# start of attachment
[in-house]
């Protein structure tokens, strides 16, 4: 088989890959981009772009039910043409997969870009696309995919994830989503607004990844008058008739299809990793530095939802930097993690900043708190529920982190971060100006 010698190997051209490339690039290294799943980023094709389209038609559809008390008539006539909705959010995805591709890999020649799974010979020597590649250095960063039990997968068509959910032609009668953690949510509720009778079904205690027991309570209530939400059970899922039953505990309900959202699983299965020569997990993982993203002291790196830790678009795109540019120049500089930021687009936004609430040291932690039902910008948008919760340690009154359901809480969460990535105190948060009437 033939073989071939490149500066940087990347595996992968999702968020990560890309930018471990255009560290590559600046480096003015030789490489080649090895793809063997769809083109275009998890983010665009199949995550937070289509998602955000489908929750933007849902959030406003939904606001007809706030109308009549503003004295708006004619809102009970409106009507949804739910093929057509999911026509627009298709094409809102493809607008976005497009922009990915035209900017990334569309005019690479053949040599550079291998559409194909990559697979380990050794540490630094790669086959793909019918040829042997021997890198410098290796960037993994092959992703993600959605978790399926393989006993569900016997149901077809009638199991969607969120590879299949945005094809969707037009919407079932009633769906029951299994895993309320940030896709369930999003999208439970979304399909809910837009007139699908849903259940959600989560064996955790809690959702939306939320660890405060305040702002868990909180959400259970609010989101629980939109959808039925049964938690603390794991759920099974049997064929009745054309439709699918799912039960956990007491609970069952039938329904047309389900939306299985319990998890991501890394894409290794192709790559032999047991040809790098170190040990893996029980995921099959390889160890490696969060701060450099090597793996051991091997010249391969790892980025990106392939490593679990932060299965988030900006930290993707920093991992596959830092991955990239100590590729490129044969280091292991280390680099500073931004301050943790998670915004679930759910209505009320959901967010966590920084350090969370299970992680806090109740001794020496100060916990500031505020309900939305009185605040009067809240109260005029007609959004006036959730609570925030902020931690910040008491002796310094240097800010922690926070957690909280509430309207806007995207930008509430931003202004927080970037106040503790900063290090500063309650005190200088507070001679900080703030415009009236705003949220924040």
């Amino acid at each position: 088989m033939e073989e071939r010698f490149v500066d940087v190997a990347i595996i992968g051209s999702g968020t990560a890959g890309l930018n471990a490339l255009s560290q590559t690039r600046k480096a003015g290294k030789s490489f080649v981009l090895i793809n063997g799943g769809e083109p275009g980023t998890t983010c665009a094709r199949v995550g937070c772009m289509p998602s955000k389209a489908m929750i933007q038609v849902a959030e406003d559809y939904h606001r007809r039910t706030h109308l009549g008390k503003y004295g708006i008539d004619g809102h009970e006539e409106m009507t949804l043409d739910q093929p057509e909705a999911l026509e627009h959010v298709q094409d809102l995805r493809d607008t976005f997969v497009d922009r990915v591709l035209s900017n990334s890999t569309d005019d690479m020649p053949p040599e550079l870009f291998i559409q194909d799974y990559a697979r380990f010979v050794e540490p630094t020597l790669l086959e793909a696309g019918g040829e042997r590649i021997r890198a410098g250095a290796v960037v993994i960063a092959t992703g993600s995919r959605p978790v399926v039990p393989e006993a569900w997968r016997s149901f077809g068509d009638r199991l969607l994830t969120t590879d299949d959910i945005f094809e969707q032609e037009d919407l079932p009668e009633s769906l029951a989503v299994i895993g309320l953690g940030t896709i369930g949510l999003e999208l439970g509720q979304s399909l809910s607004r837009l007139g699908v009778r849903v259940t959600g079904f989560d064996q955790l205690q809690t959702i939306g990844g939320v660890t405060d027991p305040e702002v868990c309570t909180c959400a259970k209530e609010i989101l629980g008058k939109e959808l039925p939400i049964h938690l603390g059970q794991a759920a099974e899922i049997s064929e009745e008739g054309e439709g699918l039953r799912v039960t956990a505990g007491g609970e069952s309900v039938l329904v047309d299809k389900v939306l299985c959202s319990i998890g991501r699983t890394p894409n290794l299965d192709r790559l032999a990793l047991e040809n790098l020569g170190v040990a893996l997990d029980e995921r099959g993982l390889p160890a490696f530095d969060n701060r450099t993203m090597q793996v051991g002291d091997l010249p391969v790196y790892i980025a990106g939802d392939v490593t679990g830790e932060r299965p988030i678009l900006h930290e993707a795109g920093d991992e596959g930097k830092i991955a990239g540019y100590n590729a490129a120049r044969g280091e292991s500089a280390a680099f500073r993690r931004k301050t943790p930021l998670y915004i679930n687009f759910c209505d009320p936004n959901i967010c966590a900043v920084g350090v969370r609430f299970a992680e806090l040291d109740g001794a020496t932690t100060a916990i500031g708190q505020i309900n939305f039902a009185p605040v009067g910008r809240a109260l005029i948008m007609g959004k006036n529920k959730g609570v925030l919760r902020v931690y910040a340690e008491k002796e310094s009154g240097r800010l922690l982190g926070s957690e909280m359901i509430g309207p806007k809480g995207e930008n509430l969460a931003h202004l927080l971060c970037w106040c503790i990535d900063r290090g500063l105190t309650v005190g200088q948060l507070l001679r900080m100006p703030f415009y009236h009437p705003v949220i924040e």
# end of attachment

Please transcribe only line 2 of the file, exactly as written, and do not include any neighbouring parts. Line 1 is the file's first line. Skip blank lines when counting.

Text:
């Protein structure tokens, strides 16, 4: 088989890959981009772009039910043409997969870009696309995919994830989503607004990844008058008739299809990793530095939802930097993690900043708190529920982190971060100006 010698190997051209490339690039290294799943980023094709389209038609559809008390008539006539909705959010995805591709890999020649799974010979020597590649250095960063039990997968068509959910032609009668953690949510509720009778079904205690027991309570209530939400059970899922039953505990309900959202699983299965020569997990993982993203002291790196830790678009795109540019120049500089930021687009936004609430040291932690039902910008948008919760340690009154359901809480969460990535105190948060009437 033939073989071939490149500066940087990347595996992968999702968020990560890309930018471990255009560290590559600046480096003015030789490489080649090895793809063997769809083109275009998890983010665009199949995550937070289509998602955000489908929750933007849902959030406003939904606001007809706030109308009549503003004295708006004619809102009970409106009507949804739910093929057509999911026509627009298709094409809102493809607008976005497009922009990915035209900017990334569309005019690479053949040599550079291998559409194909990559697979380990050794540490630094790669086959793909019918040829042997021997890198410098290796960037993994092959992703993600959605978790399926393989006993569900016997149901077809009638199991969607969120590879299949945005094809969707037009919407079932009633769906029951299994895993309320940030896709369930999003999208439970979304399909809910837009007139699908849903259940959600989560064996955790809690959702939306939320660890405060305040702002868990909180959400259970609010989101629980939109959808039925049964938690603390794991759920099974049997064929009745054309439709699918799912039960956990007491609970069952039938329904047309389900939306299985319990998890991501890394894409290794192709790559032999047991040809790098170190040990893996029980995921099959390889160890490696969060701060450099090597793996051991091997010249391969790892980025990106392939490593679990932060299965988030900006930290993707920093991992596959830092991955990239100590590729490129044969280091292991280390680099500073931004301050943790998670915004679930759910209505009320959901967010966590920084350090969370299970992680806090109740001794020496100060916990500031505020309900939305009185605040009067809240109260005029007609959004006036959730609570925030902020931690910040008491002796310094240097800010922690926070957690909280509430309207806007995207930008509430931003202004927080970037106040503790900063290090500063309650005190200088507070001679900080703030415009009236705003949220924040």